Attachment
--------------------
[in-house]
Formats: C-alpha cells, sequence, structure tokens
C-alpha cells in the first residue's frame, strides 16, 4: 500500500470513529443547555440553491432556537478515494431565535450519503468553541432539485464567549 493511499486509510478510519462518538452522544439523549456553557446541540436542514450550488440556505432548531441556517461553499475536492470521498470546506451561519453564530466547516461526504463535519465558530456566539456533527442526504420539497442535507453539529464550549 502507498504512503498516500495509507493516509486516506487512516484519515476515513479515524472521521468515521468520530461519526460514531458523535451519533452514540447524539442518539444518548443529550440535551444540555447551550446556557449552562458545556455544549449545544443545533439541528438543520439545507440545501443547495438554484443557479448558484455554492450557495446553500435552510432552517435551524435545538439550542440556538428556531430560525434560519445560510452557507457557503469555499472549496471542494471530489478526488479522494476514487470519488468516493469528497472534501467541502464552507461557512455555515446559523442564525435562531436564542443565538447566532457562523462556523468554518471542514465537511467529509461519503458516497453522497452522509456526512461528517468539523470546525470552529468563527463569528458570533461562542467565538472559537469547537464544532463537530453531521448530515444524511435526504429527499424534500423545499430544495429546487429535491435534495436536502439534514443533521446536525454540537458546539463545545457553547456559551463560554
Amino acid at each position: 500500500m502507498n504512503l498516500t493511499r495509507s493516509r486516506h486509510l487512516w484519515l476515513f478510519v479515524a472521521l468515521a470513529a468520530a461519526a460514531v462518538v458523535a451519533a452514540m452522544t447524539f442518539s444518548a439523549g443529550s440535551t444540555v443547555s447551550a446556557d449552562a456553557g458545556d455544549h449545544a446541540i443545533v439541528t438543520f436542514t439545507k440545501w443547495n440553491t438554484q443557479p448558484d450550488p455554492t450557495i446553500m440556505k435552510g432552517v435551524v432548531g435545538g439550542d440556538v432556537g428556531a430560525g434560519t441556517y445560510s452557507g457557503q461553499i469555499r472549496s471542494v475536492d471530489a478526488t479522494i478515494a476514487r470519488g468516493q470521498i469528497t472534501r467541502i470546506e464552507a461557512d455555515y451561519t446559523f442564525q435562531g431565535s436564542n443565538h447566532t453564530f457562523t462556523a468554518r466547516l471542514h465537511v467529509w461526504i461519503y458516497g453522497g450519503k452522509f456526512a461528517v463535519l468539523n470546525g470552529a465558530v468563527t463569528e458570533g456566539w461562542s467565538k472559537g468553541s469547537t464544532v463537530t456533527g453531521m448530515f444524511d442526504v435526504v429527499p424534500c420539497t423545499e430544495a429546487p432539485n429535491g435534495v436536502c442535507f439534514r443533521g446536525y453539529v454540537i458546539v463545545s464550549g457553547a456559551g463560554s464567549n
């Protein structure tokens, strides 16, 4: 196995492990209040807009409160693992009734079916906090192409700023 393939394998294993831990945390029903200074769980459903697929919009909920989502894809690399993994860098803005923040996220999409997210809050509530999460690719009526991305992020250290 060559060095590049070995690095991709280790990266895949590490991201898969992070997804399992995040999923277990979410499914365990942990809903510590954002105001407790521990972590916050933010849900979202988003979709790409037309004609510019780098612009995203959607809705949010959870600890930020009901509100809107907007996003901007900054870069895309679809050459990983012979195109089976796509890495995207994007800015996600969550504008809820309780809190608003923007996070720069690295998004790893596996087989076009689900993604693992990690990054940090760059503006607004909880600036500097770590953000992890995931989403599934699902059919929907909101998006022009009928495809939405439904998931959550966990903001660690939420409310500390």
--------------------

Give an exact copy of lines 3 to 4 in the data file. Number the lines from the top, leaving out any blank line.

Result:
C-alpha cells in the first residue's frame, strides 16, 4: 500500500470513529443547555440553491432556537478515494431565535450519503468553541432539485464567549 493511499486509510478510519462518538452522544439523549456553557446541540436542514450550488440556505432548531441556517461553499475536492470521498470546506451561519453564530466547516461526504463535519465558530456566539456533527442526504420539497442535507453539529464550549 502507498504512503498516500495509507493516509486516506487512516484519515476515513479515524472521521468515521468520530461519526460514531458523535451519533452514540447524539442518539444518548443529550440535551444540555447551550446556557449552562458545556455544549449545544443545533439541528438543520439545507440545501443547495438554484443557479448558484455554492450557495446553500435552510432552517435551524435545538439550542440556538428556531430560525434560519445560510452557507457557503469555499472549496471542494471530489478526488479522494476514487470519488468516493469528497472534501467541502464552507461557512455555515446559523442564525435562531436564542443565538447566532457562523462556523468554518471542514465537511467529509461519503458516497453522497452522509456526512461528517468539523470546525470552529468563527463569528458570533461562542467565538472559537469547537464544532463537530453531521448530515444524511435526504429527499424534500423545499430544495429546487429535491435534495436536502439534514443533521446536525454540537458546539463545545457553547456559551463560554
Amino acid at each position: 500500500m502507498n504512503l498516500t493511499r495509507s493516509r486516506h486509510l487512516w484519515l476515513f478510519v479515524a472521521l468515521a470513529a468520530a461519526a460514531v462518538v458523535a451519533a452514540m452522544t447524539f442518539s444518548a439523549g443529550s440535551t444540555v443547555s447551550a446556557d449552562a456553557g458545556d455544549h449545544a446541540i443545533v439541528t438543520f436542514t439545507k440545501w443547495n440553491t438554484q443557479p448558484d450550488p455554492t450557495i446553500m440556505k435552510g432552517v435551524v432548531g435545538g439550542d440556538v432556537g428556531a430560525g434560519t441556517y445560510s452557507g457557503q461553499i469555499r472549496s471542494v475536492d471530489a478526488t479522494i478515494a476514487r470519488g468516493q470521498i469528497t472534501r467541502i470546506e464552507a461557512d455555515y451561519t446559523f442564525q435562531g431565535s436564542n443565538h447566532t453564530f457562523t462556523a468554518r466547516l471542514h465537511v467529509w461526504i461519503y458516497g453522497g450519503k452522509f456526512a461528517v463535519l468539523n470546525g470552529a465558530v468563527t463569528e458570533g456566539w461562542s467565538k472559537g468553541s469547537t464544532v463537530t456533527g453531521m448530515f444524511d442526504v435526504v429527499p424534500c420539497t423545499e430544495a429546487p432539485n429535491g435534495v436536502c442535507f439534514r443533521g446536525y453539529v454540537i458546539v463545545s464550549g457553547a456559551g463560554s464567549n